Champfleury had a mistress, a girl Murger called Musette when he later immortalised her in print, and she introduced another girl, Lucile Louvet, into the circle of the Bohemians. Paris in the 1840s was hard for the poor generally but it was especially harsh on women, many of them being unable to survive unless they attached themselves to a man who might provide at least a little food and shelter. Lucile lived with Murger for a time but when their affair ended she drifted around the city and eventually died in hospital. She was, at the age of twenty-four, a victim of  tuberculosis another great scourge of the undernourished Bohemians. 

Murger still thought of himself as a poet but only a handful of his poems had appeared in print. Champfleury kept pressing him to write prose and purely as a means of making money Murger produced a story based on the adventures of the Bohemians. It was published and liked, at least in circles which know that world, but it was 8 year before he came up with another In a similar vein. The editor of Le Corsaire-Satan, the publication In which the stories had appeared, asked for more and Murger began writing them on a fairly regular basis. They ware realistic in their way but with a romantic touch that brought humour and high-spirits into the Bohemian setting. It could not be said that Murger avoided the grimmer aspects of life in Paris, however, and the truth of what it was like to know real poverty was always there. One of the stories opens with a reference to a young sculptor who showed great promise, but as Murger says, "misery did not give him time to carry out his promise. He died of exhaustion in the month of March, 1844, in bed number fourteen, the Saint-Victoire ward, at the Saint-Louis hospital." And he adds that he came from a poor family so was buried somewhere." And when Murger wrote about the affair with Lucile Louvet (who became Mimi" in the stories) he may have made her more colourful than she was, and heightened the level of his feelings for her, but he accurately described her sad and lonely death.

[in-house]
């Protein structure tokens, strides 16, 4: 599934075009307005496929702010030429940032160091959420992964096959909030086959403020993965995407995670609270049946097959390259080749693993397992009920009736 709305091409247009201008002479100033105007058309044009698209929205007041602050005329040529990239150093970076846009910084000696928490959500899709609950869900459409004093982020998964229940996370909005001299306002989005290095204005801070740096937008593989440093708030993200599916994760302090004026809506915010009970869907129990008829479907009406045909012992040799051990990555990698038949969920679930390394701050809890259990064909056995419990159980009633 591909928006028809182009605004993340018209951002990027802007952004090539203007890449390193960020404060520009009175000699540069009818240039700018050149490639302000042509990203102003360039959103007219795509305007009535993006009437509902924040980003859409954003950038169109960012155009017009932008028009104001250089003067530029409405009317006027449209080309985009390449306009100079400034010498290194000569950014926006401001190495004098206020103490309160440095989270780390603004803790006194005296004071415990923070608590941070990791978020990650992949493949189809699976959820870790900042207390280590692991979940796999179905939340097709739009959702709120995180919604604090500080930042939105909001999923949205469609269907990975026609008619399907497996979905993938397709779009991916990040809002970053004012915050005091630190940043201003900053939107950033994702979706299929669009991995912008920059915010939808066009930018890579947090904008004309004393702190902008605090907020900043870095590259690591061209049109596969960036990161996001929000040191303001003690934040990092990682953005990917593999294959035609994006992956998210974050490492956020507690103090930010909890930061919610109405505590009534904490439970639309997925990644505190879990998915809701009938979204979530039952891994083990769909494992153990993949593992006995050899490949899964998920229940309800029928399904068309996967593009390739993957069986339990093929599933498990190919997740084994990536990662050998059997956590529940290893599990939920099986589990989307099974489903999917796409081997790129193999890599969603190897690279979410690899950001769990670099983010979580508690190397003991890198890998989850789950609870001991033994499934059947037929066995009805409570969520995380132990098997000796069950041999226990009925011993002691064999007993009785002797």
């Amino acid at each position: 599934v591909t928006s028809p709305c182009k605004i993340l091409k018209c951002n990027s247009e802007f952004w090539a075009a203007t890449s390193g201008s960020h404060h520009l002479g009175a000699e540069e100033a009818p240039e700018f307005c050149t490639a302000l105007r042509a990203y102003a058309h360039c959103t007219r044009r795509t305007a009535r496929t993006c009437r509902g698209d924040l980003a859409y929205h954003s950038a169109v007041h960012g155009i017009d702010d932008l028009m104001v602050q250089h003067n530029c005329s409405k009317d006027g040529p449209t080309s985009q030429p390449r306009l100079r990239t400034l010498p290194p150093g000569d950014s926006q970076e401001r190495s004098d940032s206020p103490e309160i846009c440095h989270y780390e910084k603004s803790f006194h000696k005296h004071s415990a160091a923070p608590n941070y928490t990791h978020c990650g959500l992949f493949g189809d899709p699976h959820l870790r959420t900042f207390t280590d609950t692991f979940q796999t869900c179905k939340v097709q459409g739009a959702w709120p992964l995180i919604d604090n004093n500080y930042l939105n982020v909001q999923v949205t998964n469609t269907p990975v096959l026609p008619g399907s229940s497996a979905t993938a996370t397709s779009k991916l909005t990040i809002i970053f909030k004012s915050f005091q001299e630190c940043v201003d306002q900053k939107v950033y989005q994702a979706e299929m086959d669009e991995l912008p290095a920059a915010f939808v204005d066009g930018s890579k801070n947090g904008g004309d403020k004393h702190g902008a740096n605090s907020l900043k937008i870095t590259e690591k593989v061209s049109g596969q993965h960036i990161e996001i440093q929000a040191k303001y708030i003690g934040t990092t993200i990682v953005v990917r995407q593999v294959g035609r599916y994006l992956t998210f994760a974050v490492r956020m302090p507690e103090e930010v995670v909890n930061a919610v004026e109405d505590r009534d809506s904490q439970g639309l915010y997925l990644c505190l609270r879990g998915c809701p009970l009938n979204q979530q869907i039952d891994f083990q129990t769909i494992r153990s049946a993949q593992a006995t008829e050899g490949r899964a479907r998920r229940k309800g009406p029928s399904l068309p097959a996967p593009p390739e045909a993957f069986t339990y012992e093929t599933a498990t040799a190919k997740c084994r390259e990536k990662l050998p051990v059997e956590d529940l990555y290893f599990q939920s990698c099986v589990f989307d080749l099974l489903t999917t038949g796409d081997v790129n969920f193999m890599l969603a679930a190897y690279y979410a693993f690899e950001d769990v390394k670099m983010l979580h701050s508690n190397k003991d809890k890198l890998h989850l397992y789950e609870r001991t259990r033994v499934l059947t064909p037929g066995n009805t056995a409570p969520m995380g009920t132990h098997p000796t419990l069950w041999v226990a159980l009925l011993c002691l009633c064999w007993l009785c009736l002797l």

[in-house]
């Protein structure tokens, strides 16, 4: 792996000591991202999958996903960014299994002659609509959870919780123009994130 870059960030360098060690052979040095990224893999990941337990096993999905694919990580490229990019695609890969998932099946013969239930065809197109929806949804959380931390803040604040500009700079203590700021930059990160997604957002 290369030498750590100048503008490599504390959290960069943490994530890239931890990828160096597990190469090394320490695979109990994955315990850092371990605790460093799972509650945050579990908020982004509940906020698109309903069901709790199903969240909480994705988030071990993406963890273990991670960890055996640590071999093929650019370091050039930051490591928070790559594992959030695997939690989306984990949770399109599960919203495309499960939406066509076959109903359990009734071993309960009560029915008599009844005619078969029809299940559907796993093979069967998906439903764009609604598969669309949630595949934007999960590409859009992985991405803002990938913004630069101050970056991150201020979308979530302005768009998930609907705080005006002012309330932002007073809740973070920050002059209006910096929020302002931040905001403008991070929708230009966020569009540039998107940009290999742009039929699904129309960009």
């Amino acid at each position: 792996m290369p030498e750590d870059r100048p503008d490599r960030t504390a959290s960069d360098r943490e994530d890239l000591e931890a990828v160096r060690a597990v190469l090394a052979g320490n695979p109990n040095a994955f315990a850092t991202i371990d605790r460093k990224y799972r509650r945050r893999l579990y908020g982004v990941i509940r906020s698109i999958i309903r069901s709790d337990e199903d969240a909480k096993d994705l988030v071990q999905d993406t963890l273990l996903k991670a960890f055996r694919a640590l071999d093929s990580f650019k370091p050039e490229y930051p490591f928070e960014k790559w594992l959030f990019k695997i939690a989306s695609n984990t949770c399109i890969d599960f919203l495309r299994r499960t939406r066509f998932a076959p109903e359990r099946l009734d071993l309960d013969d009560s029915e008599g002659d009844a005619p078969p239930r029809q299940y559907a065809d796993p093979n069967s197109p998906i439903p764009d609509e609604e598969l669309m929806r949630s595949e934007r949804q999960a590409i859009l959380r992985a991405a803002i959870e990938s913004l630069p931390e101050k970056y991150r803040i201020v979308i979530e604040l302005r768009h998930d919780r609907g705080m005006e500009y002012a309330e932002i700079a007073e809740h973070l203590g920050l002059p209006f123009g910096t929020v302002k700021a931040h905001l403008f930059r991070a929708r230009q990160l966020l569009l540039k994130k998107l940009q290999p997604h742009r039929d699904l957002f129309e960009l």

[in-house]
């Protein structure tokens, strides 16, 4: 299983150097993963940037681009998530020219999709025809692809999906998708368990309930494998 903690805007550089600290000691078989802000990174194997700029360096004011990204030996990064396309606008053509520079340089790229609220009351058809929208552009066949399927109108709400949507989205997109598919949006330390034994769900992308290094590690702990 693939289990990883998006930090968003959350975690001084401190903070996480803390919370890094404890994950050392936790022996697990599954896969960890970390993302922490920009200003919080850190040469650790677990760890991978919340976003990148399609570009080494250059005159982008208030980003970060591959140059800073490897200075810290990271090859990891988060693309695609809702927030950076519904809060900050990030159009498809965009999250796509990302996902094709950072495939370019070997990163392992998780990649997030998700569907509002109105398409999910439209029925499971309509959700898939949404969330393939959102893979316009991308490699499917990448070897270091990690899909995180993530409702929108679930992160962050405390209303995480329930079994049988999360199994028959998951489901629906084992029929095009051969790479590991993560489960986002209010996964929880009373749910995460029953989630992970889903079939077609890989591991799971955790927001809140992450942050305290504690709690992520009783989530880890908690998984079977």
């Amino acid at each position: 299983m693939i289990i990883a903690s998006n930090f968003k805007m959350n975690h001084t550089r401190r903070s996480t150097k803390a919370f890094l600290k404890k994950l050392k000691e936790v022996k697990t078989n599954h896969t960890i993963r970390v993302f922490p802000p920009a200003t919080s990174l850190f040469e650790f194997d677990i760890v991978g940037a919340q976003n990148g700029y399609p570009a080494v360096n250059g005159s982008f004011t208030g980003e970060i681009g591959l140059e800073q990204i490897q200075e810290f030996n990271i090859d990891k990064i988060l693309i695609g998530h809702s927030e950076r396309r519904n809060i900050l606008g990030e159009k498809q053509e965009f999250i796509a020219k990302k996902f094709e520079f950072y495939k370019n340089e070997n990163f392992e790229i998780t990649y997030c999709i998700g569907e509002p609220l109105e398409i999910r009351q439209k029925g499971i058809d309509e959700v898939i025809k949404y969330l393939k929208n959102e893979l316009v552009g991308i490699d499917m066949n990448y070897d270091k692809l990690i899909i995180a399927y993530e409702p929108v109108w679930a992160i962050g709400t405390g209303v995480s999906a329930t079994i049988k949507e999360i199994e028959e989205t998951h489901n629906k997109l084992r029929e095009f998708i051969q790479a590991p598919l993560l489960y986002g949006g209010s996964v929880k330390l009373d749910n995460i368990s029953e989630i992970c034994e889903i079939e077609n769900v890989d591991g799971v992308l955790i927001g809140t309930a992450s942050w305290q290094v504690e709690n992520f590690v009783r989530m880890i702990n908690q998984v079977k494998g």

By 1848 Murger had a minor reputation as a result of the stories but it was mostly confined to the Bohemian world He was approached by a playwright, Theodore Barriere with a proposal to turn the stories into a play - and it's an indication of his still precarious financial situation that, when Barriere called on him, Murger couldn't get out of bed. A friend had borrowed his only pair of trousers, he explained.